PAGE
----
d. attach and replace ventilatory bags
e. analyze gas composition
f. determine gas volumes (two technicians)
g. record data (two technicians)
7. follow the treadmill protocol as determined prior to the test
8. Gas Collection and Analysis
a. once data collection has begun, make sure that all the subject's expired air is collected in the balloons; one balloon will be collected during for a minute after 5 min of rest. A small sample of gas will be drawn from the balloon into the oxygen and carbon dioxide analyzers (timed 1 min sample); record the gas concentrations on the data sheet in the appropriate place. The volume of the gas will be determined by driving the contents of the balloon through the Rayfield gas meter; record the volume and temperature of the gas in the appropriate place on the datasheet
All the calculations which must be performed in order to determine the oxygen uptake are described below.
1. Gas volumes vary under different conditions of pressure and temperature as described by Charles' and Boyle's laws. Note that respiratory gases are saturated with water vapor-the amount of saturation depends on the gas temperature. If oxygen consumption values and energy expenditures are to be compared under different conditions at different times and places, it is necessary to account for the factors affecting gas volumes. The gas volumes recorded from the Rayfield gas meter are in a condition referred to as ATPS or Ambient Temperature, Pressure, Saturated. Consequently, all volumes are corrected to conditions of Standard Temperature, Pressure, Dry or STPD where:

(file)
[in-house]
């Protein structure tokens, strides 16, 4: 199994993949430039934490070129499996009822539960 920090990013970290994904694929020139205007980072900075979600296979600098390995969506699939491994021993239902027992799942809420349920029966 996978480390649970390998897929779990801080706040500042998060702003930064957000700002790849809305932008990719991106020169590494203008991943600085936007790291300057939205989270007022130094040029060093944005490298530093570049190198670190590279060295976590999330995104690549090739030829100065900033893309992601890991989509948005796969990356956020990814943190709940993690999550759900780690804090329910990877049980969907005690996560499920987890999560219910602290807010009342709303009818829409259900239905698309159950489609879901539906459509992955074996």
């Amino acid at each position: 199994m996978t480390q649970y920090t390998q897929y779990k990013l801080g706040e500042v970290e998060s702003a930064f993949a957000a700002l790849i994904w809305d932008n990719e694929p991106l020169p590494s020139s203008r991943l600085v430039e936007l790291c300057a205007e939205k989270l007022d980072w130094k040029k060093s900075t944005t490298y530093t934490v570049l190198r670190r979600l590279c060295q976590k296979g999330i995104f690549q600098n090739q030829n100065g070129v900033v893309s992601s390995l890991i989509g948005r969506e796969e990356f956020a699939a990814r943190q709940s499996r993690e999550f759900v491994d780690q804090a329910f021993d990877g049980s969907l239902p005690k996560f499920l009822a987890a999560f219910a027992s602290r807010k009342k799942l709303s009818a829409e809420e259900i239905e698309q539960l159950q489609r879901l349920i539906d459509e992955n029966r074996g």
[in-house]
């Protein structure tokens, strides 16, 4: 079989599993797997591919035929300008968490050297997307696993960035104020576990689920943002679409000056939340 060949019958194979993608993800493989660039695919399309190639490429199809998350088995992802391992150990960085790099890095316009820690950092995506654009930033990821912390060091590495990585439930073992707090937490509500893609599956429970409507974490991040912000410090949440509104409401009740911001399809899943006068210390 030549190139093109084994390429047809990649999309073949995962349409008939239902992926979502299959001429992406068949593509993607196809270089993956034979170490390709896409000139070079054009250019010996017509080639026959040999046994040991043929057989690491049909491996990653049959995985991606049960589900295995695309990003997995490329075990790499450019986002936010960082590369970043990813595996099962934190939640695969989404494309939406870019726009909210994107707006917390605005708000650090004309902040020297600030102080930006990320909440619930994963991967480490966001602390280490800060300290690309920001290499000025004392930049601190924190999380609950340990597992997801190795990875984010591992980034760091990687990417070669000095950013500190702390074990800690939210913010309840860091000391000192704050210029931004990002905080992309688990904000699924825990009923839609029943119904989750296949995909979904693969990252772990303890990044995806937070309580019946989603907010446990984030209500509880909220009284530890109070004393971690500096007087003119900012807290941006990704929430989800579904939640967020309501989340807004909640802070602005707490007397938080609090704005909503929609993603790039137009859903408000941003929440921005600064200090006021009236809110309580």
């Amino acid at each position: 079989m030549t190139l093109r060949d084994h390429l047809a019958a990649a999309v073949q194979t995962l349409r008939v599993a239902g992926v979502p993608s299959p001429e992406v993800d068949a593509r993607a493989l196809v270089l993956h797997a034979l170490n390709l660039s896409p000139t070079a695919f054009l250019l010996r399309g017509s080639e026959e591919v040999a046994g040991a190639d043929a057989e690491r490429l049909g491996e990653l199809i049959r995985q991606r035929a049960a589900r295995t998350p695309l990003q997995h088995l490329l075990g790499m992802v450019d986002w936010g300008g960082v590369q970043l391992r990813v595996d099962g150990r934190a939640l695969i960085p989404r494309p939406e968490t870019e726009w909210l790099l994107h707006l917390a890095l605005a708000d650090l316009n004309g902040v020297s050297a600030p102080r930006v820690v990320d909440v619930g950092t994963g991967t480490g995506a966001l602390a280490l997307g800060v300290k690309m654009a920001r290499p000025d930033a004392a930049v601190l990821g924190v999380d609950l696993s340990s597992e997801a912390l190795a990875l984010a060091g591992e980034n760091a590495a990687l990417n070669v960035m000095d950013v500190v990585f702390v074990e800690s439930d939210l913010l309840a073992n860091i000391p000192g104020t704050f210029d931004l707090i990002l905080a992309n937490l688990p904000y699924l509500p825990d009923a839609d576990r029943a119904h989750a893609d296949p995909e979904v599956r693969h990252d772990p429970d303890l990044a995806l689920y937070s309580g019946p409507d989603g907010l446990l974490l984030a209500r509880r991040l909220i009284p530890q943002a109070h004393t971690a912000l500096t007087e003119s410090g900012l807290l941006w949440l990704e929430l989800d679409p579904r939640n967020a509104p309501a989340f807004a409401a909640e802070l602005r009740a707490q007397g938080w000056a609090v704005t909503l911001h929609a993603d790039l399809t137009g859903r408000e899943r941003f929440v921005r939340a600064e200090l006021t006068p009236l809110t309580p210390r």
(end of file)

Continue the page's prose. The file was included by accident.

Temperature = 0o C or 273 absolute or K
Pressure = 1 atmosphere or 760mmHg
Dry = free of water vapor
By correcting to STPD, the molecular quantity of oxygen (ie: the absolute number of oxygen molecules present in a gas) is always constant regardless of the atmospheric conditions. All metabolic data is expressed by convention, in STPD values, whereas ventilatory volumes are expressed as BTPS values or Body Temperature, Pressure, Saturated. Rarely are values published in the ATPS condition (see text pages 796-799).
a. compute the STPD correction factor as follows:
STPD factor = 273 X PB - PH2O
(273 + Tgas) 760
Tgas = temp (in centigrade) of gas passing through meter
PB = atmospheric pressure in mm Hg (from barometer)
PH2O = water vapor pressure in mm Hg (from Table C-1)
b. correct the measured gas volume(s) to STPD according to the following equation:
VE (STPD) = VE (ATPS) X STPD factor
VE (ATPS) = volume of expired air under ambient conditions
2. Calculation of the quantity of inspired air using expired volumes:
VI (STPD) = VE (STPD) X FI(N2)
FE(N2) = fraction of N2 in expired air; ie: 1.0- [FE(O2) + FE(CO2)]
FI(N2) = .7904
3. Calculation of the oxygen uptake in L/min: **see equations above for variables
VO2(L/min) = VE (STPD) X [(FEN2 X .265) - FEO2
4. Calculate the VO2 in ml/kg/min:
VO2 (L/min) X 1000ml/L
VO2 (ml/kg/min) = body wt (kg)
5. Calculate the workload in METS:
METS = 3.5 ml/kg/min
6. Calculation of carbon dioxide production:
VCO2 = VE (STPD) X (FECO2 - .0003)
7. Calculation of RQ:
1. Perform the calculations and complete the table
on the datasheet. Submit your data sheet with your laboratory report.
Make the following 4 Graphs (make sure you have correct
units, We will not accept extra credit graphs unless they are correct).
For 4 extra credit lab points! These graphs are due in lab
in ONE WEEK!